Large solar power installations require a lot of space and a lot of approvals. As a reaction to this, smaller solar power installations have been approved and placed close to transmission centres. This is a more reliable and sustainable energy network than what existed before.
Over the past few weeks, some 1,300 megawattsâ€™ worth of distributed solar deals and initiatives have been announced or approved. At peak output, that is the equivalent of a big nuclear power plant.
Two weeks ago in California, regulators authorized the utility Southern California Edisonâ€™s program to install 500 megawatts of solar on commercial rooftops. A few days later, they recommended that Pacific Gas and Electric, the dominant utility in Northern California, be given the green light for its own 500-megawatt initiative that aims to install ground-mounted photovoltaic arrays near electrical substations and urban areas.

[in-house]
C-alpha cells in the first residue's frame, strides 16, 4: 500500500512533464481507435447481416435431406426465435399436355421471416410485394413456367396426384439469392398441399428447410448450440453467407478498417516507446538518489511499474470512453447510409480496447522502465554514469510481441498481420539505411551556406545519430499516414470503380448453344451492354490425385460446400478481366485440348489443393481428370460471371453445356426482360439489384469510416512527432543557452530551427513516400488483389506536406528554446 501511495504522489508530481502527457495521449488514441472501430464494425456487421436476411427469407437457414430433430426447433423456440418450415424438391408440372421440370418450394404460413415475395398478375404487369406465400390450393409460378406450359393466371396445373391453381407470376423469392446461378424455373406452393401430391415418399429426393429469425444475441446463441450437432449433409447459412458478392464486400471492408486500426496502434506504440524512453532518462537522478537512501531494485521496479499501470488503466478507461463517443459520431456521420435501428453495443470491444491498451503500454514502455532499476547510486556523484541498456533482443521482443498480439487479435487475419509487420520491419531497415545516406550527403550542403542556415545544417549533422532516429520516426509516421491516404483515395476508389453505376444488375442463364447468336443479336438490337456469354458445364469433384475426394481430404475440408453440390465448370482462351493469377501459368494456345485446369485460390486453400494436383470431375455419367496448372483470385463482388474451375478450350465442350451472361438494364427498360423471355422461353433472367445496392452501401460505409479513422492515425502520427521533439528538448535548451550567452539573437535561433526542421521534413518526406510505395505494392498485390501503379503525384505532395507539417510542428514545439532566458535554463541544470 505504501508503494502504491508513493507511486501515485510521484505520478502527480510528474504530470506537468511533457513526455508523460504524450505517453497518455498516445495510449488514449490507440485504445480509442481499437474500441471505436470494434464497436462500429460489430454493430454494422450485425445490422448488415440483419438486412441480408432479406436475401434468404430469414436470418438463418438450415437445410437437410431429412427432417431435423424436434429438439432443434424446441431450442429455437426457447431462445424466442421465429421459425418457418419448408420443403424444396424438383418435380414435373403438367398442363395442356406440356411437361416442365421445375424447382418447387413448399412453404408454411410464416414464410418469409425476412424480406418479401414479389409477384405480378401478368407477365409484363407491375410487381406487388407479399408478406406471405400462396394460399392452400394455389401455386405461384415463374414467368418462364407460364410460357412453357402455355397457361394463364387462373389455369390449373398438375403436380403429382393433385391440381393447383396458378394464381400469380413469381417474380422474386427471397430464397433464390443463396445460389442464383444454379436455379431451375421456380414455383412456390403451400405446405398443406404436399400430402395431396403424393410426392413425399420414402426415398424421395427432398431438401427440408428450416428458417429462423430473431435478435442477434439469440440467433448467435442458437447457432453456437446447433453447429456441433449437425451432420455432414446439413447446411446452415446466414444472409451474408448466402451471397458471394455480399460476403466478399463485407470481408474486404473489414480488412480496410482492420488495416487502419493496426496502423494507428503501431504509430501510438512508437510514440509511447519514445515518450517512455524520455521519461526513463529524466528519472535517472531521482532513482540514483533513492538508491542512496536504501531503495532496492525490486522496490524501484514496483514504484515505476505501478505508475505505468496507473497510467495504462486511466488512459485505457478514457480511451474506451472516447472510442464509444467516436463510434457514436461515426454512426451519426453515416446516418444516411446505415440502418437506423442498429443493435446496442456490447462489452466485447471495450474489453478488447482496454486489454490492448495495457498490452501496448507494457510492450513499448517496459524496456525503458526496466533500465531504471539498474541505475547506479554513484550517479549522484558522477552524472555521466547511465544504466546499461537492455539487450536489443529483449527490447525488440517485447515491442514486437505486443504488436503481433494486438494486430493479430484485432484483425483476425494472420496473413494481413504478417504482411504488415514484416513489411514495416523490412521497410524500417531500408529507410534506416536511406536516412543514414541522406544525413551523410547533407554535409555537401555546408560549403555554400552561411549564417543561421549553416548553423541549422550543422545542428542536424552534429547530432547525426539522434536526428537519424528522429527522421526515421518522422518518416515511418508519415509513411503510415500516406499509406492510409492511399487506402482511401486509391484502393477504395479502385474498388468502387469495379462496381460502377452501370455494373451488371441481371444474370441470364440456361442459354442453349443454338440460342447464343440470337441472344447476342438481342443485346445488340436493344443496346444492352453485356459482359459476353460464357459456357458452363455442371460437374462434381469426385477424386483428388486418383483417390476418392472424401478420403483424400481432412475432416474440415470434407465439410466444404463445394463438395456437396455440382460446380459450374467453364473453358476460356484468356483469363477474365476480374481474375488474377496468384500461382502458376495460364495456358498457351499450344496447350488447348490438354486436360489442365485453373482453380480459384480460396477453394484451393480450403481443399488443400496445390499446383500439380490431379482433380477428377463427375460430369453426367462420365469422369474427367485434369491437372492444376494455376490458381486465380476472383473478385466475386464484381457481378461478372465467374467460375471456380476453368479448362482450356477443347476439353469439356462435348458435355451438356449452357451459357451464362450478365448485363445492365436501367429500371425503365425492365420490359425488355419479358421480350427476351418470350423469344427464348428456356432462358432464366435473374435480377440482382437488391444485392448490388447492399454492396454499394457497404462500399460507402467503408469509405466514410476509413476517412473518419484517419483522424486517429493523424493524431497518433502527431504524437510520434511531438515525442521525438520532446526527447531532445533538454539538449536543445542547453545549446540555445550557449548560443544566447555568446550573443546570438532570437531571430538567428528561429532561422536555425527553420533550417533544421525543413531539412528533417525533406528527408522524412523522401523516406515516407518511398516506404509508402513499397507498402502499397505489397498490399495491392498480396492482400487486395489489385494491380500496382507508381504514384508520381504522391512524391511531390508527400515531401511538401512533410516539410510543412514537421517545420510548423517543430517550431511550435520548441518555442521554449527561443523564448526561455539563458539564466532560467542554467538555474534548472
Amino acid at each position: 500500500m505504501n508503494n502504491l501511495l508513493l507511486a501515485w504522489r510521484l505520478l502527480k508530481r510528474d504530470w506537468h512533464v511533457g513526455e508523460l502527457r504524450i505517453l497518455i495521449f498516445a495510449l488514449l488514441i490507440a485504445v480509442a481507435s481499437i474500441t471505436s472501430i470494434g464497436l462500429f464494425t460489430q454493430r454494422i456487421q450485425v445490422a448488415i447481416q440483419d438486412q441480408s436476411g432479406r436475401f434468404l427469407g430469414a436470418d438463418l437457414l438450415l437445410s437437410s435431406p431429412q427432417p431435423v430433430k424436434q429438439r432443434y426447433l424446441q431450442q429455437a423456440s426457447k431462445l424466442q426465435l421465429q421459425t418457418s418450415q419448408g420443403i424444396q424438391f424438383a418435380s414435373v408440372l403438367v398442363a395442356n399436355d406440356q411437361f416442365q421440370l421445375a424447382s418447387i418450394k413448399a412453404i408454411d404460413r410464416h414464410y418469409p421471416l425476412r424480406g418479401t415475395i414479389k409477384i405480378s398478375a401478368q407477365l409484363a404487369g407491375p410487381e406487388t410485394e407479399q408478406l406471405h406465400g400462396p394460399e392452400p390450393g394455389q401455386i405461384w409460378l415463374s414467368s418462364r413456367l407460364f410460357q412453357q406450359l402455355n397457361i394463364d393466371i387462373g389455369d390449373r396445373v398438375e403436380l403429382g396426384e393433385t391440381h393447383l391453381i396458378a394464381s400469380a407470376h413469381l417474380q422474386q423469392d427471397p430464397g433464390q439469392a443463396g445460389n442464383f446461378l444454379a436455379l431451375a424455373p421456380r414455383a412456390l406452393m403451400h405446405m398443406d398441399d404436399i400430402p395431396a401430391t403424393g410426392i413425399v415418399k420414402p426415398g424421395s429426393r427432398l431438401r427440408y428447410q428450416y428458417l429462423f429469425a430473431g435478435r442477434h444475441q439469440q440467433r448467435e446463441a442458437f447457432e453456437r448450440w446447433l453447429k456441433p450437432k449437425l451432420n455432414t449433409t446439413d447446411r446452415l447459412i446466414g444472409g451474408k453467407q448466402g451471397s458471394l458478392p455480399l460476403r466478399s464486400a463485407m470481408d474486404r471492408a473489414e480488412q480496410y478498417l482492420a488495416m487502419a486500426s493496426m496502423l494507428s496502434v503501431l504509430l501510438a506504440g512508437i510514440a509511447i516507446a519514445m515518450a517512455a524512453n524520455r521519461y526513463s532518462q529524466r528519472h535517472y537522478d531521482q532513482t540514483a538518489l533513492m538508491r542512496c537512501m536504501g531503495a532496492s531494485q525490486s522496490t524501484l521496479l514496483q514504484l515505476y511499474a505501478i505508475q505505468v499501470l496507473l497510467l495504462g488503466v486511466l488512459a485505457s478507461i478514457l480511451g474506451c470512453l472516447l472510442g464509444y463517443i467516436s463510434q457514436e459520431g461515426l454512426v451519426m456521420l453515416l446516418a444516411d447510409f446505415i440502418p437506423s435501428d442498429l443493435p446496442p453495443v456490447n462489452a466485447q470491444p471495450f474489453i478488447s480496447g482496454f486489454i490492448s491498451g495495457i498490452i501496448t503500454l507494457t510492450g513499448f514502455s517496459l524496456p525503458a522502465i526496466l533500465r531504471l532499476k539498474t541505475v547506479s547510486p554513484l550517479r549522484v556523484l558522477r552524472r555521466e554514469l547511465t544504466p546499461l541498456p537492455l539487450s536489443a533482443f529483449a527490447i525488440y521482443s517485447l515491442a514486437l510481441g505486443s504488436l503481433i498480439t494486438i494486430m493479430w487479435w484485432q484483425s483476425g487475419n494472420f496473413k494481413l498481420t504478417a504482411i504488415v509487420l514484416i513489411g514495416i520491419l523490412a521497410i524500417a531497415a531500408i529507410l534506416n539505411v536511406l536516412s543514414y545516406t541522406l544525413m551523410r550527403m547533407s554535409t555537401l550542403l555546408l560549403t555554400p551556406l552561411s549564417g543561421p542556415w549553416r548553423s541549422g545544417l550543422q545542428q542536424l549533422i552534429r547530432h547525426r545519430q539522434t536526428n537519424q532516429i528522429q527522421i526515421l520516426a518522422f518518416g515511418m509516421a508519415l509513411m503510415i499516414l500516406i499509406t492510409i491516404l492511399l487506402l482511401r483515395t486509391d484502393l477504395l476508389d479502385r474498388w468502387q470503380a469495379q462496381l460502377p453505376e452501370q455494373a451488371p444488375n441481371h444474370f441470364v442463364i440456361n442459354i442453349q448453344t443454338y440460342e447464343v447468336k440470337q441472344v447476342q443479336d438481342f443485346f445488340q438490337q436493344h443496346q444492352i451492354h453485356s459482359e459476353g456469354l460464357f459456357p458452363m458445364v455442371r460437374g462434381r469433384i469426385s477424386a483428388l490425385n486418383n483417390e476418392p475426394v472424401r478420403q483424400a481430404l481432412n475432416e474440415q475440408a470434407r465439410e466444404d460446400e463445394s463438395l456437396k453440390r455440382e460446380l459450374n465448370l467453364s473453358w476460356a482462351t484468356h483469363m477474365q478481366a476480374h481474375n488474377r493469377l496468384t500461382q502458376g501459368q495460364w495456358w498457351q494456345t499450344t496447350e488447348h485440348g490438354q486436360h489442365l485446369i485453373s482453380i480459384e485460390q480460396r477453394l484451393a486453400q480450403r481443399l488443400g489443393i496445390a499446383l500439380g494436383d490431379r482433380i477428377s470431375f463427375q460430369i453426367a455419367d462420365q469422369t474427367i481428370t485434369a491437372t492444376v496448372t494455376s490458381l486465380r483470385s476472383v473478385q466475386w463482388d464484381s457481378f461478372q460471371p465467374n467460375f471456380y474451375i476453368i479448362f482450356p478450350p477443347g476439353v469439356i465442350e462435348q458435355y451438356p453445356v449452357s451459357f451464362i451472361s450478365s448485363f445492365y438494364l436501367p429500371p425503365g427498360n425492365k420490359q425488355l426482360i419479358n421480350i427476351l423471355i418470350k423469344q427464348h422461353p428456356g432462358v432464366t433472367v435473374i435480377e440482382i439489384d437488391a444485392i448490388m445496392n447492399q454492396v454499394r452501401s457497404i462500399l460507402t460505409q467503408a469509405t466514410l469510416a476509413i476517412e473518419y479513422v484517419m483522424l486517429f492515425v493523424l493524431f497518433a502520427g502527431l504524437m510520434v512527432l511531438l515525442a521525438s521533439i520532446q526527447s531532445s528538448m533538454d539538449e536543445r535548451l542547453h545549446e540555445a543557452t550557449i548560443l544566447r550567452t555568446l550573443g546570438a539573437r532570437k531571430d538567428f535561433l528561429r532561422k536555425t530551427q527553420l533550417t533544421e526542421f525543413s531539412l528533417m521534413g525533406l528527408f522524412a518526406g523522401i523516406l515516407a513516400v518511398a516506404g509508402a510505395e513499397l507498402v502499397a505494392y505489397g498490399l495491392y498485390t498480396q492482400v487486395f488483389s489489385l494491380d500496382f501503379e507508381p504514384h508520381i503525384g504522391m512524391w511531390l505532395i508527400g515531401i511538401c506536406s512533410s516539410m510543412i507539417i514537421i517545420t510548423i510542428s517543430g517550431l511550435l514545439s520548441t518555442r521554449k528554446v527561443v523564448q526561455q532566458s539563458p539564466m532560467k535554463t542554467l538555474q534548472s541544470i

The Sacramento Municipal Utility District said in January that it took only a week to sell out its 100-megawatt solar program, which offers developers the opportunity to build photovoltaic projects of up to five megawatts.
And last week, the New York Power Authority announced a program to install 100 megawatts of solar arrays around the state.
â€œAll of this is a great indication that solar prices are continuing to get a lot cheaper and that results in scale,â€ said Adam Browning, executive director of Vote Solar, a San Francisco nonprofit that promotes renewable energy.